We propose two levels of participation within QBOi. The first, QBOi-lite, assumes one or more sets of model runs with no changes in model formulation (but may include initial condition ensembles). The intention for these runs would be to compare across models i.e. an intermodel comparison. Although such an analysis is not without its problems, it is nothing different from other studies comparing different models e.g. CMIP5. A second level of participation, and more in line with the spirit of the project, is for separate runs using one model with structural changes to resolution, parameterisation etc. Differences would first be sought within a model, before then being checked across models for robustness.

It is suggested that runs should be AMIP styled (atmosphere only) and run over the recent past (1960 onwards). More specifically, it is suggested that boundary/ancillary fields used for CMIP5 should be employed. As many participating groups would have been involved in CMIP5, this would seem a natural choice.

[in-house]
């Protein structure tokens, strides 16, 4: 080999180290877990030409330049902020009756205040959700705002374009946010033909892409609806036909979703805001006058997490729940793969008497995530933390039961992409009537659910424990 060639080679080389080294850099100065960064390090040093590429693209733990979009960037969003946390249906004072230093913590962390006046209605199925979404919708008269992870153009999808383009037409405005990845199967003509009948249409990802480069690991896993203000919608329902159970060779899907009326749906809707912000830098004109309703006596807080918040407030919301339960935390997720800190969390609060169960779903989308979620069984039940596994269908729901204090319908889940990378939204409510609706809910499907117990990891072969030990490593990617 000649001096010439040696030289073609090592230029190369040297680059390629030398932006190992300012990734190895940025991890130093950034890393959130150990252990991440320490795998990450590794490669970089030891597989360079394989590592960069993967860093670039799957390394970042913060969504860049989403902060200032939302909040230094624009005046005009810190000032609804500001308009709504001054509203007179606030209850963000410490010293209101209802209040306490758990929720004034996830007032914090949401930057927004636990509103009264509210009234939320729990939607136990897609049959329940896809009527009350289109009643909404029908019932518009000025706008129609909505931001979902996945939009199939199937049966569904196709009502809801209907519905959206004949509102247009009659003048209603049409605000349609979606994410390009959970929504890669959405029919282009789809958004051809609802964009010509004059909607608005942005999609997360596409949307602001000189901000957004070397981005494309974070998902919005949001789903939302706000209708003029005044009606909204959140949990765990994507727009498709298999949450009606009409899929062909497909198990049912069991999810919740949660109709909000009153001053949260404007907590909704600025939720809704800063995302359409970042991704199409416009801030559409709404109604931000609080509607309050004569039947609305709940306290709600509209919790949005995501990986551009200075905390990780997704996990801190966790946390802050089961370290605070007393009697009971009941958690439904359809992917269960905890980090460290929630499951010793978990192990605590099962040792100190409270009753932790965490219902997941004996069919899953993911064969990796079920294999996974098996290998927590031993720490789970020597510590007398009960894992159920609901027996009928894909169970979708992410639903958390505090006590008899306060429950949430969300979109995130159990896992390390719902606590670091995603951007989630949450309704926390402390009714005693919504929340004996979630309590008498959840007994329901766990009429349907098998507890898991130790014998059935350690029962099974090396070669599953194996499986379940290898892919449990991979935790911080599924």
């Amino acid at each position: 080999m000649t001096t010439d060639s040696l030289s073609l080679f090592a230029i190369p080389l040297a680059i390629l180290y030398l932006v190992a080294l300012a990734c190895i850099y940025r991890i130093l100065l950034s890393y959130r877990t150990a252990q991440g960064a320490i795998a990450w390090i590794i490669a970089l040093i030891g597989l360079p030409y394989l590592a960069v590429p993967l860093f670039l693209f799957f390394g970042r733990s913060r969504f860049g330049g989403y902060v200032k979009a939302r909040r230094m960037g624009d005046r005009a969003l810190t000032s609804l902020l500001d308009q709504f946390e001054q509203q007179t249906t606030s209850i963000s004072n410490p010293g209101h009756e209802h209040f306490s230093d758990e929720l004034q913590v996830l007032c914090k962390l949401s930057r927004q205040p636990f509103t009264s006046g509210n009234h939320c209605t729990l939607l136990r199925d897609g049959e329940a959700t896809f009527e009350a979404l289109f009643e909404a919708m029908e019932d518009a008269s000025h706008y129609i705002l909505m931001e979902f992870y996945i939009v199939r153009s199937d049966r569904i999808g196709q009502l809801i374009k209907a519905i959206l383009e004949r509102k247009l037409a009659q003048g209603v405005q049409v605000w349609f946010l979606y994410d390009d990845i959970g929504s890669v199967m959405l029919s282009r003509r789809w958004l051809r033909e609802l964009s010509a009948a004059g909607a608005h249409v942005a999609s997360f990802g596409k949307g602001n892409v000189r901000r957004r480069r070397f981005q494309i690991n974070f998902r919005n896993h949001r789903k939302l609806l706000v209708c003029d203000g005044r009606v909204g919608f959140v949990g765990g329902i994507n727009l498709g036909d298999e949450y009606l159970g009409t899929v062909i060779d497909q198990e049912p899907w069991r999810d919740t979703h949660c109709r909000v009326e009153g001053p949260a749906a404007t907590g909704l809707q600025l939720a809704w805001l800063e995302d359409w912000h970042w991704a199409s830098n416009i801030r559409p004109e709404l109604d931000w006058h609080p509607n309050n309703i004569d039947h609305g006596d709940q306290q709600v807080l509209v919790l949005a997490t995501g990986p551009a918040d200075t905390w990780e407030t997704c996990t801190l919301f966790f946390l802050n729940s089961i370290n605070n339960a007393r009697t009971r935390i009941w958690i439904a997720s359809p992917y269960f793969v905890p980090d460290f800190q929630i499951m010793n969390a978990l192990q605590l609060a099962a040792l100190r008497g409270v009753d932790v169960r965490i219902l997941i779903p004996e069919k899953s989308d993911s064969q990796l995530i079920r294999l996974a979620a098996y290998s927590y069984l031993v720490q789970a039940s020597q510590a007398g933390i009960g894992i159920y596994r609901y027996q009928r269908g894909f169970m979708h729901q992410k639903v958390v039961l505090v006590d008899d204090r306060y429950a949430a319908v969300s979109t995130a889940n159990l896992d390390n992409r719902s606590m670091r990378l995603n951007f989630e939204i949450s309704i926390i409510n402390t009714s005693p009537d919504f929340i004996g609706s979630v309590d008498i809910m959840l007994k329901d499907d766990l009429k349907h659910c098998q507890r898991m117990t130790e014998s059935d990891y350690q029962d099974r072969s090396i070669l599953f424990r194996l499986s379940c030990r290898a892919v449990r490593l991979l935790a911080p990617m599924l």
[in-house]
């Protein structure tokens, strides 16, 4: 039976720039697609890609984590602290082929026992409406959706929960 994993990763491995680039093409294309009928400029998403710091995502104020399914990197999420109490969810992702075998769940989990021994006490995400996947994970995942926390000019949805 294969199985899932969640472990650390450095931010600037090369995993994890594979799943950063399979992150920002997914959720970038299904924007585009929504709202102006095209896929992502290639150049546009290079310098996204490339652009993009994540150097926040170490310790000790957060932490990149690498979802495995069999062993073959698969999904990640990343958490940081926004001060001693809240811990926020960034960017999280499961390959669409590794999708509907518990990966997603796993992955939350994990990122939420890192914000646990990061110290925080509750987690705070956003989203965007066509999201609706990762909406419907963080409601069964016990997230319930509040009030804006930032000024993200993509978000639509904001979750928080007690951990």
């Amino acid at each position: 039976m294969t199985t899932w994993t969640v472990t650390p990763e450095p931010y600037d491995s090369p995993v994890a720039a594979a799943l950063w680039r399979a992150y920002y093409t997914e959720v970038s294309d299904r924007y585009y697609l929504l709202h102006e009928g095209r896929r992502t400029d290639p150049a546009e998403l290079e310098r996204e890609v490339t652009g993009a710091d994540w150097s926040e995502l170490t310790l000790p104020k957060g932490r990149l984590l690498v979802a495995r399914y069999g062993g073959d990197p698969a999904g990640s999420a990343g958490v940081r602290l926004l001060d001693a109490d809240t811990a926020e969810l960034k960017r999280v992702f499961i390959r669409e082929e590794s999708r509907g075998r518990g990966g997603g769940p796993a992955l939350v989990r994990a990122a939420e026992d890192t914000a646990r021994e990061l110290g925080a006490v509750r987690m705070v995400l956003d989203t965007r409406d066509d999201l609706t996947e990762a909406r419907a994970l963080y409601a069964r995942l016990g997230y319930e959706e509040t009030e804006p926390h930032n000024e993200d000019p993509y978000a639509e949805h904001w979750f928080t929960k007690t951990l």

The diagnostics which we suggest include those terms required to close the momentum budget, so include 4-daily instantaneous: u, v, Z, GW flux/tendencies. Presumably, there is flexibility for instantaneous or time-average output, but perhaps the former would be better(?). For completeness, temperature/heating terms (T, Q_sw, Q_lw) would be advantageous, but perhaps monthly mean output would be suitable. Obviously, the high frequency diagnostics would be used to derived terms in the TEM equations (e.g. EP flux) which your model may already log. However, it is recognised that model diagnostics should be openly discussed within the wider group.